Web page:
Yet, in Nkrumah’s Ghana, the mobilization of school children evoked dark tales of brainwashing, personality cult and coercion (Ahlman 2017: chapter 3). The Young Pioneers, shown in Figure 1, were perceived as spies reporting to the authorities’ expressions of dissent against the regime, including those of their parents.
Figure 1: Ghana Young Pioneers
It is ironic that the same children who encouraged their parents and their local communities to trust the state and become known to the government by choosing to be counted in the census would become a central trope in the political culture of silence, fear, and suspicion that characterized Nkrumah’s rule. Taken together, the census campaign and the Young Pioneers suggest the fluidity of the political visions for which children were mobilized through remarkably similar practices. This raises uncomfortable questions on how practices prescribed by international organizations acquire a life and political meaning of their own and suggests that scholars must dig deeper into the relationship between ‘development discourse’ and authoritarianism (Easterly 2013).
The press: the census as utopia and political theology
The census also received widespread coverage in the press. Although the official narrative claims that the press’ most important contribution was to ‘depoliticise’ the count by presenting it as a genuinely national operation (Gil and de Graft-Johnson 1964, p. 155), in practice it performed an operation of ‘re-politicization’. With the government exercising an increasingly tight control over newspapers, the party press linked the census with the upcoming referendum which would turn Ghana into a Republic, resulting in a further undermining of parliamentary institutions and vesting even greater power into Nkrumah’s hands.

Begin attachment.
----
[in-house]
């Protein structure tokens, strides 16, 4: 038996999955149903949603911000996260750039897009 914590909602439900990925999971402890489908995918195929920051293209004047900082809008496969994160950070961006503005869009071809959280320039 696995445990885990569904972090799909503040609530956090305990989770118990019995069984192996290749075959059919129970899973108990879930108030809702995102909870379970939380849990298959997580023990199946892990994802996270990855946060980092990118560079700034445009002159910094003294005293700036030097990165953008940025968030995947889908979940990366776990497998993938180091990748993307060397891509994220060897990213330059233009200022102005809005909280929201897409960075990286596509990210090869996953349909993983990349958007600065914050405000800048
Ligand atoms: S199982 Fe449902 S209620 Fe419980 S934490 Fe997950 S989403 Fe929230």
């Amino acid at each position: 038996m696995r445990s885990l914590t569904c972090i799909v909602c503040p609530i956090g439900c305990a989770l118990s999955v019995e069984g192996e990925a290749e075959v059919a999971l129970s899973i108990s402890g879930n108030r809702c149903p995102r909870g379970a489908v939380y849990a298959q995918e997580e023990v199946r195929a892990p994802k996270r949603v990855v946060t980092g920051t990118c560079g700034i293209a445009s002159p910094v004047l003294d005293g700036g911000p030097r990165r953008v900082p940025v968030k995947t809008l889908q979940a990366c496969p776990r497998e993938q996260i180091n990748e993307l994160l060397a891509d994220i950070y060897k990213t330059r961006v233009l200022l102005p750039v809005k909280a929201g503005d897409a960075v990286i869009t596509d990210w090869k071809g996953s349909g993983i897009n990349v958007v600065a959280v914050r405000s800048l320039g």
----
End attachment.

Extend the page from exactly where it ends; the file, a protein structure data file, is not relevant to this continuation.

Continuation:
Hundreds of census-related articles, poems and vignettes carved a role for the census in the history of the nation, either as ‘the second great night of Ghana’ (the first being independence) or as the starting point of a postcolonial utopia free from poverty and illiteracy. In practice, this entailed inscribing the count within the emerging ‘political theology’ built around Nkrumah’s persona.
Figure 2: Evening News, 18 March 1960
The newspaper illustration, shown in Figure 2, for example, removed the census from the realm of the state – as a rational and bureaucratic tool – and instead articulated it as a mystical embodiment of the father of the nation, subverting the UN’s emphasis on the technocratic nature of census-taking.
Conclusion: beyond the ‘anti-politics machine’
This article suggests that, far from being confined to statistical offices and the bureaucratic center that created and institutionalized categories and identities, the link between the construction of statistical knowledge and the process of imagining a nation-state can be mediated by other crucial sites of nation-making, like schools and the press.
In Ghana, the task of acquiring people’s trust – without which an accurate enumeration would have been impossible – created the interstitial space between a view of the state as a benevolent entity depending on individual participation, a technocratic agent capable of complex operations of quantification, and a messianic personification of the dictator. By doing so, the education campaign, which found its primary justification in the democratic and technocratic imagination of the UN, stopped working as a cog in the ‘anti-politics machine’ described by Ferguson (1994), and became instead an important – if previously unnoticed- element in the authoritarian evolution of Nkrumah’s Ghana.